As I always say to my client, and now to myself as a client, "you must respect the process."  The difficult feelings, the defensiveness, the denial, all of it is a part of the process.  These are the qualities that help you to grow in therapy.  

And, It's so worth it!

Here are some things that I have learned in therapy as a client, which I believe are to be gained in the therapy process, that makes it all worth it.........

1. No matter how much awareness, intelligence, or lived experience you have, the insight and perspective of a third party person (the therapist) is invaluable to your growth and development.

When you enter into therapy you are relying on the therapist to give you insight and knowledge into your presenting problems to increase awareness and perspective.  

Well, ask and you shall receive!  This will definitely happen in therapy.  It should be noted that it's not all roses either. This is a very difficult process.  But you know what they say, "Nothing worth having comes easy."  

The therapist's input is utterly priceless.  Also, it is undoubtedly very different from your friend's or family member's input, likely more well-thought-out and balanced, but most importantly unbiased.

Even as a therapist myself, when I have been sitting on the client's couch, the insight and perspective offered by the therapist has been extremely helpful, leaving me at many times saying "I never thought about it like that before."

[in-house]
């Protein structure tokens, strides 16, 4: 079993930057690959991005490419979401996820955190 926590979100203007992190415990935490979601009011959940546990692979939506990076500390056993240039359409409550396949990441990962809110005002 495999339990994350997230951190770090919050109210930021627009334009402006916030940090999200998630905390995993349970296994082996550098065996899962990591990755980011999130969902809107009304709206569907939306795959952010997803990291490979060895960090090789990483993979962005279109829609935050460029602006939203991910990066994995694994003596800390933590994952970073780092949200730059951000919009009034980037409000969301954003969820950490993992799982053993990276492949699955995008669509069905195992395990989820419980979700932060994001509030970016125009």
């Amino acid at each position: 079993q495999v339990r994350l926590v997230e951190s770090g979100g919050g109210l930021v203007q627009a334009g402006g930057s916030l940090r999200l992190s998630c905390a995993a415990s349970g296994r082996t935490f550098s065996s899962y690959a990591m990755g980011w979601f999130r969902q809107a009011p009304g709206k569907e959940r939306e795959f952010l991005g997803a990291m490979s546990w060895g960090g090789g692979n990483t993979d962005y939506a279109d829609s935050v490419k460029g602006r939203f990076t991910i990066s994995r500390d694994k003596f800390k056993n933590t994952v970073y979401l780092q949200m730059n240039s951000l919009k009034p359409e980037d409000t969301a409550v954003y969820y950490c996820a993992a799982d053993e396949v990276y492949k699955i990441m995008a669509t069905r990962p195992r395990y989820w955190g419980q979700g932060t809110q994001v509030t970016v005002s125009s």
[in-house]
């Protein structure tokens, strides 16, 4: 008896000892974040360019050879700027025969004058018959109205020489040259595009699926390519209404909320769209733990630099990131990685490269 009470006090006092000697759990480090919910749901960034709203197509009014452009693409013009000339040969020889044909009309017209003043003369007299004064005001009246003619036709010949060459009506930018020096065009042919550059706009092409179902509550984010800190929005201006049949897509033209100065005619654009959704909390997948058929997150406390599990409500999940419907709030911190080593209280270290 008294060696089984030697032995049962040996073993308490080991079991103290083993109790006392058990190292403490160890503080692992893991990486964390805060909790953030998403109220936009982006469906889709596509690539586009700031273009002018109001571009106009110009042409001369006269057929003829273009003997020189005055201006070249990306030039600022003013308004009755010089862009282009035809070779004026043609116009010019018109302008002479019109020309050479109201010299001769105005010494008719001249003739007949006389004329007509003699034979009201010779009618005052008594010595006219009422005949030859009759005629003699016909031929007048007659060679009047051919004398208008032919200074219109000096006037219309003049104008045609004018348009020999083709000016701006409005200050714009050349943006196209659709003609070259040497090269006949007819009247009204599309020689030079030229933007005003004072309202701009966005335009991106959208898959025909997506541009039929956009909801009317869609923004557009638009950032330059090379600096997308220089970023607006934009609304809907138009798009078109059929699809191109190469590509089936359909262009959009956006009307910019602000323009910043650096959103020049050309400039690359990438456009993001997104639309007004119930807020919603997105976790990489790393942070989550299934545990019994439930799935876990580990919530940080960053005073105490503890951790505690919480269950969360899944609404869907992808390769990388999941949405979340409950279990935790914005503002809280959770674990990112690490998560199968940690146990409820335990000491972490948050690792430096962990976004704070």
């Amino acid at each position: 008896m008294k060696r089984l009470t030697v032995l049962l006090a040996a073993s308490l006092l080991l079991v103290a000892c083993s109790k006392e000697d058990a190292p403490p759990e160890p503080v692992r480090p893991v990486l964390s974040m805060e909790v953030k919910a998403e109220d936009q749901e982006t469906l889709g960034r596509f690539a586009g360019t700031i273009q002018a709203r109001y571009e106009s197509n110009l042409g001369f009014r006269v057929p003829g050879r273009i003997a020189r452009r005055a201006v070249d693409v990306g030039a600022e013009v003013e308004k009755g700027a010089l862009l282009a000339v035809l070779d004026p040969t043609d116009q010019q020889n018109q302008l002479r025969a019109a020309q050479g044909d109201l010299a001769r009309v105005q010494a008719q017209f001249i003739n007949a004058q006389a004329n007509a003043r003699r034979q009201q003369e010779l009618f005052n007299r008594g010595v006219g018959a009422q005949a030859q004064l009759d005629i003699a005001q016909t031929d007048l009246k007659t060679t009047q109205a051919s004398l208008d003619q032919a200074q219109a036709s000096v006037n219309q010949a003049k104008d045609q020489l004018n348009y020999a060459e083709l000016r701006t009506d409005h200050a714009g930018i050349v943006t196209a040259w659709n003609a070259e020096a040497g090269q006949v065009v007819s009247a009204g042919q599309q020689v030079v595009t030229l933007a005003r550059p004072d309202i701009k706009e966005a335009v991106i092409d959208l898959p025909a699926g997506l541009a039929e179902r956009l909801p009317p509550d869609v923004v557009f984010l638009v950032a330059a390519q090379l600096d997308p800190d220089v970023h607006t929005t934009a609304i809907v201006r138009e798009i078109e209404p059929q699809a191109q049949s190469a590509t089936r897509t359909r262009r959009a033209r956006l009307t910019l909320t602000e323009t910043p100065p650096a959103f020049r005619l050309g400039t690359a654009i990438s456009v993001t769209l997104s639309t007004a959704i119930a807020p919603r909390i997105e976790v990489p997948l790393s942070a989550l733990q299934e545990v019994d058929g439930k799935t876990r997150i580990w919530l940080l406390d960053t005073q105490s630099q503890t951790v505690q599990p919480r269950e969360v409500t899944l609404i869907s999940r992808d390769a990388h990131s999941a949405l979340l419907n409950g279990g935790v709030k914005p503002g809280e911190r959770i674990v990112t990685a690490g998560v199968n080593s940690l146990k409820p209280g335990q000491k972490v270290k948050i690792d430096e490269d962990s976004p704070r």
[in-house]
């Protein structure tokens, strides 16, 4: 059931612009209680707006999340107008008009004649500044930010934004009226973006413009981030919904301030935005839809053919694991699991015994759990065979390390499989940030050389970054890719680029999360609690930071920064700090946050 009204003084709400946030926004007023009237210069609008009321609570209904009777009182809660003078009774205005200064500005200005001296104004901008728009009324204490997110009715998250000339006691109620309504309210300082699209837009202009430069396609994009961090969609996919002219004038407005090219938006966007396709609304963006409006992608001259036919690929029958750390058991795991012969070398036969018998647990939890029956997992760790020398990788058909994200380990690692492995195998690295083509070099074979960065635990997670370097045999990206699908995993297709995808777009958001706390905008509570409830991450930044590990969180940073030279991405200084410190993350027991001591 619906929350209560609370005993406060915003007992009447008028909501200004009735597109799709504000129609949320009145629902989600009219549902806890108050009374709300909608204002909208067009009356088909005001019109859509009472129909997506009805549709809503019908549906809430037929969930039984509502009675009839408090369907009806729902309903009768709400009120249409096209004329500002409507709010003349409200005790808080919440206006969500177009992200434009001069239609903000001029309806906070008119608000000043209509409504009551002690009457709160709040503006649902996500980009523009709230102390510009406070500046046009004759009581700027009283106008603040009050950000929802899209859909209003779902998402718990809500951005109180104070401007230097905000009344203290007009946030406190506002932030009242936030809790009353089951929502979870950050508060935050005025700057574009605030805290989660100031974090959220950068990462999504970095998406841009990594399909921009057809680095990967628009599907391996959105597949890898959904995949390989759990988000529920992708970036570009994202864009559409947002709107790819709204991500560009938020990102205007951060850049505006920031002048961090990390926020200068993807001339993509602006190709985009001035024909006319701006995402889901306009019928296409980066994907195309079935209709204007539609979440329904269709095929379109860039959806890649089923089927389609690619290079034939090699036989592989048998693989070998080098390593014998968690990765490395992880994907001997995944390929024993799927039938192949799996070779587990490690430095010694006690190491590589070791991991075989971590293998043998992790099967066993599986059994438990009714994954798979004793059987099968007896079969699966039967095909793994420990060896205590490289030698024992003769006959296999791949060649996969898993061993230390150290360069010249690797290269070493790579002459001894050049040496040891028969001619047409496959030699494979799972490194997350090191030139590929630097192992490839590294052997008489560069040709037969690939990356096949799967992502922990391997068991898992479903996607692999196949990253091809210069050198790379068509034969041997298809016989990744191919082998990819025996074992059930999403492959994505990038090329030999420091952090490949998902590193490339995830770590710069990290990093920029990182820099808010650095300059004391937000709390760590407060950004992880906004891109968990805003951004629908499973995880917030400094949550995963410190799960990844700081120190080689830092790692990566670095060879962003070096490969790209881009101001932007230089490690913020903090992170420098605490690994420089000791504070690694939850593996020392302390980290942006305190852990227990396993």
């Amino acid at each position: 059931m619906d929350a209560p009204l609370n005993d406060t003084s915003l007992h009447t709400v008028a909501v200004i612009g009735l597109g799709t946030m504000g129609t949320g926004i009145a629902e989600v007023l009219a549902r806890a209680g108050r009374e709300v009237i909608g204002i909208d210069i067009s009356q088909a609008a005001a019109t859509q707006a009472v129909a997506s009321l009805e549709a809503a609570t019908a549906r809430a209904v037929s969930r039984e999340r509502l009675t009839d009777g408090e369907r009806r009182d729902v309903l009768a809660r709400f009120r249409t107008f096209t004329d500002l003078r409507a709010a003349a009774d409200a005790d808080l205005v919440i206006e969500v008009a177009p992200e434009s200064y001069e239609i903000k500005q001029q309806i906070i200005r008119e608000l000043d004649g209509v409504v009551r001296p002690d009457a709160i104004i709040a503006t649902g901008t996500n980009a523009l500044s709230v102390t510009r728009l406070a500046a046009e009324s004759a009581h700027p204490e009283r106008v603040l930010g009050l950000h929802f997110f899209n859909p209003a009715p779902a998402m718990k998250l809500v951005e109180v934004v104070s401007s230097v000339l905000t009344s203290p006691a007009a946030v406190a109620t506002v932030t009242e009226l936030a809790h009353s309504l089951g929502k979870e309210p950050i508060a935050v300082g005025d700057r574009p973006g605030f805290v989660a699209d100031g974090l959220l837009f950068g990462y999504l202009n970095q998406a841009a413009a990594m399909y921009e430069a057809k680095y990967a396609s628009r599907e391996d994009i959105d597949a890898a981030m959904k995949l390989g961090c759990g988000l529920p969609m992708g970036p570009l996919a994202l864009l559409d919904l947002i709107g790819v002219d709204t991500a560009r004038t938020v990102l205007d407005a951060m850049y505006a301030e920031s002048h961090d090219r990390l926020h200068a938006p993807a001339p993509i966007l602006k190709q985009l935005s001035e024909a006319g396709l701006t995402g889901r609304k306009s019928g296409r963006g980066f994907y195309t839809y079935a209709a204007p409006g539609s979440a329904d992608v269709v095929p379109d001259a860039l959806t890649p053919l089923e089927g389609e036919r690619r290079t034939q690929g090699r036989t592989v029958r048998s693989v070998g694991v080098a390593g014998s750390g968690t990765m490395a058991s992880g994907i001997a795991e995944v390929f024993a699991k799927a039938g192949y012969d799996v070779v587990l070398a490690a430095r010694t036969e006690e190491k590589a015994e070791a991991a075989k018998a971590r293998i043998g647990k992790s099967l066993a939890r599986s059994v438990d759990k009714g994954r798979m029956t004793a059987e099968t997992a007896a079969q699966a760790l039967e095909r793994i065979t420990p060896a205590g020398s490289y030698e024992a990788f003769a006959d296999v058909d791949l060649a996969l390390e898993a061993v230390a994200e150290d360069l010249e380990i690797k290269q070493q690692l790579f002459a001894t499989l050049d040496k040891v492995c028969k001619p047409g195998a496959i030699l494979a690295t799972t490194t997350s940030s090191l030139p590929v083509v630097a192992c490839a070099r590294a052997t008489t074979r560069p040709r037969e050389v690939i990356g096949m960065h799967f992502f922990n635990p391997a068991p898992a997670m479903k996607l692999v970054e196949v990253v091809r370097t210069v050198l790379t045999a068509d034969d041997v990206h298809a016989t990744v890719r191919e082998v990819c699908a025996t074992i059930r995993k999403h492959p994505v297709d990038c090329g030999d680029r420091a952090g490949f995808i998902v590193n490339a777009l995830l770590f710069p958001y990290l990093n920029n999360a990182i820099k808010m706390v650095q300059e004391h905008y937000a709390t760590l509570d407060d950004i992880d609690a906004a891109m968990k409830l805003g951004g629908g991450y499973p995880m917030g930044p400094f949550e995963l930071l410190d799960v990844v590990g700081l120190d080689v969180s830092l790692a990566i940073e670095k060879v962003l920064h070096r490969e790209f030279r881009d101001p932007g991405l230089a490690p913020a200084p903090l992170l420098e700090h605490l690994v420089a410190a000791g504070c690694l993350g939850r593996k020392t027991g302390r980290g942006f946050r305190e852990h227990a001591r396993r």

The truth is that when you are involved in your problems, as you always are, your mind becomes cluttered and you cannot see things clearly.  That's true for everyone, even for those who are extremely wise and self-aware. 

2. It's OK to let go of control and perfectionism.

As a client, one of the most helpful things that can happen in the therapy process, is when  your therapist offers alternatives to your preferred or regular way of being.  

Therapists do this in a very simple way, by holding the space for you as the client.  They hold the space by allowing you to be who you are, accepting you as you are, and also offering thoughts on how you can also hold space for yourself and learn to love yourself, flaws and all.

In the therapy process, when you let go of control and perfectionism and just allow yourself to be who you really are, and even make mistakes from time to time, you begin to feels safe in the therapy process.  More than that, you begin to feel safe in life because the therapist offers a corrective experience in which you begin to understand that you are always whole and complete, no matter what.

3. Acceptance.

Isn't this the thing we all want?  To just be accepted?  

One of the best parts of the therapy relationship is when you come to realize that your therapist accepts you for who you are.  No judgment.  Just pure acceptance, warmth, and regard.  When the therapist accepts you for who you are, while at the same time offering suggestions and alternatives ways of looking at the problem, you are able to work through some serious issues, some of which may have been plaguing you for years.  

It is here in acceptance, where you allow things to be as they are, without attempt to change them, that a paradox of change happens.  This is the kind of change that is cathartic and utterly transformative.  

4. Mental health is equally important as physical health.